Anatomical drawings of Leonardo

I just love the drawings of Leonardo da Vinci and his drawings were his visual recordings of his research. In this fascinating video Martin Clayton, Senior Curator of The Queen’s Gallery in Buckingham Palace, London, explores three anatomical drawings, and explains how accurate Leonardo’s drawings are. In fact a couple of small cross sections show his experimentation to understand how the blood is pumped through heart valve. this was something not understood by doctors until the 20th century.

I was also fascinated to see how the Gallery has stored such precious documents, allowing both sides of a page to be seen.

Here’s an article in the Guardian about Leonardo’s To Do list. Good to know that even the Great Man had to write such a list. (Should I keep mine for prosperity, do you think?!)

This is another find on Open Culture, a site that is just beginning to reveal its fascinations to me.

Advertisements

About anne54

Botanic artist
This entry was posted in Artists, Odds and Ends and tagged , , . Bookmark the permalink.

3 Responses to Anatomical drawings of Leonardo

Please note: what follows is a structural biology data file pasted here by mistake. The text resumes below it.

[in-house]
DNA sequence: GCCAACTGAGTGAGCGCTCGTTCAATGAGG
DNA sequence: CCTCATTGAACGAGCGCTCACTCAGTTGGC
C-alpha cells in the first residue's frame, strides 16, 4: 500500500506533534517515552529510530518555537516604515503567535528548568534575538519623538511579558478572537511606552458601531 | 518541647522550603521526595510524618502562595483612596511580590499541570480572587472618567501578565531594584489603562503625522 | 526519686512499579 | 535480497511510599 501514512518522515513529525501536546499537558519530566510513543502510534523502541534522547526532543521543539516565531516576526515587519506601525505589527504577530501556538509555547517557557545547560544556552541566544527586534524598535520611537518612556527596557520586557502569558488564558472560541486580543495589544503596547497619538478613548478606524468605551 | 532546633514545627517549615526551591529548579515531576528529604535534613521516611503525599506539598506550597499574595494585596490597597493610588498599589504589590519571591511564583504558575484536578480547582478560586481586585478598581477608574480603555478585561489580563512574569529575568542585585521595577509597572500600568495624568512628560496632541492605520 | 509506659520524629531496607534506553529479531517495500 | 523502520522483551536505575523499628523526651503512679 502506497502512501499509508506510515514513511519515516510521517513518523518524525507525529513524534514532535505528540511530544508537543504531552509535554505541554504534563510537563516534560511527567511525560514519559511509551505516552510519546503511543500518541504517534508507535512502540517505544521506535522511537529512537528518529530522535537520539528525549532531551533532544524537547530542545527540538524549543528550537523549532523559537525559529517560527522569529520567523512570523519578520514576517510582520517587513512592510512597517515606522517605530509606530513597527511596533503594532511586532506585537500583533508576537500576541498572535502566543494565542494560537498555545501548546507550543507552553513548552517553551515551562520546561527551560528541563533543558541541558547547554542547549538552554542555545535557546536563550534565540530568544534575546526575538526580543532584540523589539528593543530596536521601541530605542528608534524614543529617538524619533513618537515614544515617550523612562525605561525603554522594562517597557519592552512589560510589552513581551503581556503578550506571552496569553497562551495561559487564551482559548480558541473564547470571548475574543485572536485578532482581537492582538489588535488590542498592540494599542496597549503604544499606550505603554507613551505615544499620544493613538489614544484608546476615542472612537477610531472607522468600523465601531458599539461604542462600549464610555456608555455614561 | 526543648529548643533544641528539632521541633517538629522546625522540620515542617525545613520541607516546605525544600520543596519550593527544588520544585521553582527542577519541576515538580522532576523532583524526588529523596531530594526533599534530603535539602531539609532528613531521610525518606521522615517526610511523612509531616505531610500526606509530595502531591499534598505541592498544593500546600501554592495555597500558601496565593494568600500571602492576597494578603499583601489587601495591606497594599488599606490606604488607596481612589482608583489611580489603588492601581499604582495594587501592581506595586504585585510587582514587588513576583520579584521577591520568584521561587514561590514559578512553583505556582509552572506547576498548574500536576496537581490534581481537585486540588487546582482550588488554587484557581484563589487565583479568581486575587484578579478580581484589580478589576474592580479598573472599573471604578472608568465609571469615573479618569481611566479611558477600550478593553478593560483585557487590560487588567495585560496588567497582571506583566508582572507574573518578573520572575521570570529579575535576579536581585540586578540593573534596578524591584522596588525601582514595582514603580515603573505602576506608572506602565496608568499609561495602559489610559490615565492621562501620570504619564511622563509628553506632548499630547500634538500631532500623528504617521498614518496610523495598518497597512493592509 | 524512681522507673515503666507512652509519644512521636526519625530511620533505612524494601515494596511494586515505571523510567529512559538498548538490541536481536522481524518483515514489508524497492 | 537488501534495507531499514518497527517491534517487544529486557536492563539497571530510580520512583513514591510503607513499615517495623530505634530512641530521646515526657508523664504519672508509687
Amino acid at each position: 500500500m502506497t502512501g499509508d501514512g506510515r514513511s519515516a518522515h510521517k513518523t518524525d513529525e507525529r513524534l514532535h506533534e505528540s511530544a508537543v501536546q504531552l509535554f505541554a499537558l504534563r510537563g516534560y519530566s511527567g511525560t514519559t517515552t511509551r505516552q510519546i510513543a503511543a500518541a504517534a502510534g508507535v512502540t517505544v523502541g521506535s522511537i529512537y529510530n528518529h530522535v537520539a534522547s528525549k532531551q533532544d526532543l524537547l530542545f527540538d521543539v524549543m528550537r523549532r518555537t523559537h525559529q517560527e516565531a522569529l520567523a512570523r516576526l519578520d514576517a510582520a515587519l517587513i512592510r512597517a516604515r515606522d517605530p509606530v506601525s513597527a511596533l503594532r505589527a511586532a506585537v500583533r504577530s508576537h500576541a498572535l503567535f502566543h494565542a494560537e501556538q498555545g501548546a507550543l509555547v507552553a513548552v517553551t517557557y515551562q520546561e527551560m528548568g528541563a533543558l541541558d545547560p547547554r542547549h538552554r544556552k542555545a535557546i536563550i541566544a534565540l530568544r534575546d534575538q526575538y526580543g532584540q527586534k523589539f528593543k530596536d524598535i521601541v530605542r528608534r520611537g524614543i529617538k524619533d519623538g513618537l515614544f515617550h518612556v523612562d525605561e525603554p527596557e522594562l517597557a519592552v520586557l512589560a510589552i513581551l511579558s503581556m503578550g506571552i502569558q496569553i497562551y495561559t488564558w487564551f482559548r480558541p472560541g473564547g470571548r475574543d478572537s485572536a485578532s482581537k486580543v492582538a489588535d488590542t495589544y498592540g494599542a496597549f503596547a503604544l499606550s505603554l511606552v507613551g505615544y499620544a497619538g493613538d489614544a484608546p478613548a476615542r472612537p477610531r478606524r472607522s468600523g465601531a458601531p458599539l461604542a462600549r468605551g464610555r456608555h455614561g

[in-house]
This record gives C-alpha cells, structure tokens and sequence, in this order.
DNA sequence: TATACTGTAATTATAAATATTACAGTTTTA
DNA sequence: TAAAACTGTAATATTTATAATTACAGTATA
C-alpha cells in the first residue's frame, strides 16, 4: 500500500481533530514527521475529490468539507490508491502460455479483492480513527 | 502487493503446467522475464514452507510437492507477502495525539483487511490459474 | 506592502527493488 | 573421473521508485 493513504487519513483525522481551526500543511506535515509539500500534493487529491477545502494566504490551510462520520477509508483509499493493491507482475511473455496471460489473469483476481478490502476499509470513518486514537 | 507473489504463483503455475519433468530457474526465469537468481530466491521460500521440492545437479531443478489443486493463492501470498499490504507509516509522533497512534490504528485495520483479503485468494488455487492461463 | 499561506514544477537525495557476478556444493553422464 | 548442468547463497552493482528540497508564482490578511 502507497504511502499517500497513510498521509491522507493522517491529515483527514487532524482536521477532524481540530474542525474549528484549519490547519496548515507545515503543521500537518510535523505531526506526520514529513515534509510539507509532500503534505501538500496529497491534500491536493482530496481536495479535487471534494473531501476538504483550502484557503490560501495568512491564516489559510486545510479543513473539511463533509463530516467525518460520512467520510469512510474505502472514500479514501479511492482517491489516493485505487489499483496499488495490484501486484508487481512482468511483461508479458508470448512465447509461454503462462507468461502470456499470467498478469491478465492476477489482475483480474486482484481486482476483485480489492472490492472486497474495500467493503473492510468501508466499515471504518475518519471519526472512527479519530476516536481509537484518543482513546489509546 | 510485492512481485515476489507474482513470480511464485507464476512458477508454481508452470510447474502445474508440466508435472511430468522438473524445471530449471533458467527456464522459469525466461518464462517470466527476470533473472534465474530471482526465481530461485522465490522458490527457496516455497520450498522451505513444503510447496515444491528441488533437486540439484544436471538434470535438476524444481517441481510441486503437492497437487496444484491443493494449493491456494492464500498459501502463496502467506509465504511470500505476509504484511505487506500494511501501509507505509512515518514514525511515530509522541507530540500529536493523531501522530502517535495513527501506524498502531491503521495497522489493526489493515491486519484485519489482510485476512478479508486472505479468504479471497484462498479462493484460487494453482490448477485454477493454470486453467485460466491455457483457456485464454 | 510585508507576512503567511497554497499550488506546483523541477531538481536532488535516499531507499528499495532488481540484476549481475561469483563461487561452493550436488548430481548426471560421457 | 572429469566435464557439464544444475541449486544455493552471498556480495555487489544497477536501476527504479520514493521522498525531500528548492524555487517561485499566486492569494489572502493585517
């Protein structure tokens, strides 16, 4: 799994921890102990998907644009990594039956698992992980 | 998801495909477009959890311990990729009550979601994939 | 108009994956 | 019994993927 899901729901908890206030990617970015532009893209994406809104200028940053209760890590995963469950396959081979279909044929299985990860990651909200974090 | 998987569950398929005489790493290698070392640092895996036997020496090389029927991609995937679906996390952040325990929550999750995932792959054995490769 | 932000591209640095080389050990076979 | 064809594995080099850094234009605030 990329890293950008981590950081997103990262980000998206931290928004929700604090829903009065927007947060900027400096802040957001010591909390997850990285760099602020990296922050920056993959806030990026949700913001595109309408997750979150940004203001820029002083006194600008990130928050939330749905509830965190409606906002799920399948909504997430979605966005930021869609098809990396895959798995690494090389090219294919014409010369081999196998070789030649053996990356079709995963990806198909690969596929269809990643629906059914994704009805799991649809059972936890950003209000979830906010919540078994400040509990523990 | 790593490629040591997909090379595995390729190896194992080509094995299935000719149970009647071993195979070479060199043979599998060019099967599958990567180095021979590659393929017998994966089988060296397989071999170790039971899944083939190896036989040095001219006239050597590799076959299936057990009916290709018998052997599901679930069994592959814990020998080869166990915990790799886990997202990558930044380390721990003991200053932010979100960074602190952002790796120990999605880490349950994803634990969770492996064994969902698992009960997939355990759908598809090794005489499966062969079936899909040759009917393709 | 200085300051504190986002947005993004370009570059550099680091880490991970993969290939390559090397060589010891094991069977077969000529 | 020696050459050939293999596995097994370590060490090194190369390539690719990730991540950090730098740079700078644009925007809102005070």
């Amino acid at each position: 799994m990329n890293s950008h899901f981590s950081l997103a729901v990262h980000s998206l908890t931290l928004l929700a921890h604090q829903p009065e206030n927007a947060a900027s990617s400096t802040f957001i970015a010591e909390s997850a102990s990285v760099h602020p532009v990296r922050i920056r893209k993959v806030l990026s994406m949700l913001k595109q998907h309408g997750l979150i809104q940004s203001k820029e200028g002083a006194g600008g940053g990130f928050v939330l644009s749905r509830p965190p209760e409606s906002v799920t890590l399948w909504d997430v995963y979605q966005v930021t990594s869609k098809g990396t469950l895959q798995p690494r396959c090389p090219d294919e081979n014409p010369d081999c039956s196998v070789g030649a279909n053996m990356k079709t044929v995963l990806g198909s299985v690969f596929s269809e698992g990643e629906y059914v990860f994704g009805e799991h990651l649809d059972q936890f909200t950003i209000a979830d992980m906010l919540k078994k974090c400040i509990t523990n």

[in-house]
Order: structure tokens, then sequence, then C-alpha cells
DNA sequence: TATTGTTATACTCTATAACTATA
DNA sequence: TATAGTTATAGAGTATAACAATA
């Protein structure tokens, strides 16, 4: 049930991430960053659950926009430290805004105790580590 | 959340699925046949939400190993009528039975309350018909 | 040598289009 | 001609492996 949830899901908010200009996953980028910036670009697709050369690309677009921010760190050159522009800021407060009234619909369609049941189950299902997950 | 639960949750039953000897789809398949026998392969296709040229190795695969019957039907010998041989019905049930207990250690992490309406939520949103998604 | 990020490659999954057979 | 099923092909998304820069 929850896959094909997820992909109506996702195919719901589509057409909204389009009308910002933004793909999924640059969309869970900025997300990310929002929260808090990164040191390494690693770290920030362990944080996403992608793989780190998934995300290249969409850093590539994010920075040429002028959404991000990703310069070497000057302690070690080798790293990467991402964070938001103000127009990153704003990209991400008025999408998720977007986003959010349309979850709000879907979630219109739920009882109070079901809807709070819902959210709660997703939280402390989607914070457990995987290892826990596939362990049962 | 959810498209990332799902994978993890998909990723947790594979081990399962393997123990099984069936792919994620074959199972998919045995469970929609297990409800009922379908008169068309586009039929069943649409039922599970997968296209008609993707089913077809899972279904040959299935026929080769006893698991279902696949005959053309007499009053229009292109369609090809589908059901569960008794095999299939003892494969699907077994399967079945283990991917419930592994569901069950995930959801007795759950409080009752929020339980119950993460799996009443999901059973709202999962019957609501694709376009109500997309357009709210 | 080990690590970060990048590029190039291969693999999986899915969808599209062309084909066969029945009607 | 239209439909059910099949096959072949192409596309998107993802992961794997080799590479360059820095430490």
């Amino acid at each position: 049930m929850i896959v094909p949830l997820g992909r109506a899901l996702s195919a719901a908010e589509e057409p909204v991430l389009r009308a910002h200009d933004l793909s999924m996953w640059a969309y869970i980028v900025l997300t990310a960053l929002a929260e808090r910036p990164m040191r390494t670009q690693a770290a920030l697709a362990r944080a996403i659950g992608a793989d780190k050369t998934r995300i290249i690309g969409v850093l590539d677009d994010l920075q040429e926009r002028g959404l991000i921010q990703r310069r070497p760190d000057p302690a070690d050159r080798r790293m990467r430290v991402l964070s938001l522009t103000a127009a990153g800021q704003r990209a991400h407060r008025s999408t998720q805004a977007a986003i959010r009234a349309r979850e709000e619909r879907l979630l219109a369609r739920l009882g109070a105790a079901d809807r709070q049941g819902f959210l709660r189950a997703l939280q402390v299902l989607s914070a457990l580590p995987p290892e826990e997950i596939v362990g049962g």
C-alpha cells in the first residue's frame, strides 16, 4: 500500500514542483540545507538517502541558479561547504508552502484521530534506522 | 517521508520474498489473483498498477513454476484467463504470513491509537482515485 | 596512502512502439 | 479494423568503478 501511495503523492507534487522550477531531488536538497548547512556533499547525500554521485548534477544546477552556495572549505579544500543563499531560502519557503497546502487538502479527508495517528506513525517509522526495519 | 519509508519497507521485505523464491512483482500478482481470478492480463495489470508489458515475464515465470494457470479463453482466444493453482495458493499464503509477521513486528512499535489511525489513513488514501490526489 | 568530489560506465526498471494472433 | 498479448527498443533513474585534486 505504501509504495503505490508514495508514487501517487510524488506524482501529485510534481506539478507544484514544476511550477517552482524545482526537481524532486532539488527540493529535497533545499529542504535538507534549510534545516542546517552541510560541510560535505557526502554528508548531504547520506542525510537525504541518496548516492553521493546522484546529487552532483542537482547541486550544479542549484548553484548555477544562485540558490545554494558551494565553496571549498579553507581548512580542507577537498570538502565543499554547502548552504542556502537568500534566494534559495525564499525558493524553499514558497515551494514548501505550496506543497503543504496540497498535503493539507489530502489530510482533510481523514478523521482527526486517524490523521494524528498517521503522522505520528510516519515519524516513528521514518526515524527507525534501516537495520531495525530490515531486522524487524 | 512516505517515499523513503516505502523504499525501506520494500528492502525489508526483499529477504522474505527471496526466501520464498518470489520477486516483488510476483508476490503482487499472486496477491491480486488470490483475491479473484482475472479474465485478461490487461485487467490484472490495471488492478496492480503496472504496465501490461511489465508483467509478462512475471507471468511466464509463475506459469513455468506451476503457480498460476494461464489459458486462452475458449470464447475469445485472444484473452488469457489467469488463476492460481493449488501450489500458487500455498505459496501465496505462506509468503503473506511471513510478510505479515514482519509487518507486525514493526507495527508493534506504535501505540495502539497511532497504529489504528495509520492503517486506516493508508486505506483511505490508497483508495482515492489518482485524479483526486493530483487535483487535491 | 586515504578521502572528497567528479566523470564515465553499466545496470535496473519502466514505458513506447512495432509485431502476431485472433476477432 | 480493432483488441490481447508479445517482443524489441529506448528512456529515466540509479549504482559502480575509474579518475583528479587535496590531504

1. acflory says:

    I’ve loved Leonardo since I was a teen, but mostly as an artist. Now I’m gobsmacked at his genius in the sciences as well. To think that he was 400? years ahead of most other scientists in working out the functioning of the heart?? Absolutely incredible.

    Liked by 1 person

    • anne54 says:

      It is mind blowing, isn’t it? And reminds me that information is only taken up when there is a need. Another example is that Romans knew about steam engines. However, as their society was based on slave labour they didn’t see a need for mechanisation. No one took the invention further, and it remained as a toy.

      Like

      • acflory says:

        Or a slightly more dark example – the Chinese and gunpowder. They only used it for firecrackers. Makes you wonder how many other fantastical inventions faded into oblivion because of a lack of a perceived ‘need’.

        Like

Nothing like a good natter, so let's have a chat!

Fill in your details below or click an icon to log in:

WordPress.com Logo

You are commenting using your WordPress.com account. Log Out / Change )

Twitter picture

You are commenting using your Twitter account. Log Out / Change )

Facebook photo

You are commenting using your Facebook account. Log Out / Change )

Google+ photo

You are commenting using your Google+ account. Log Out / Change )

Connecting to %s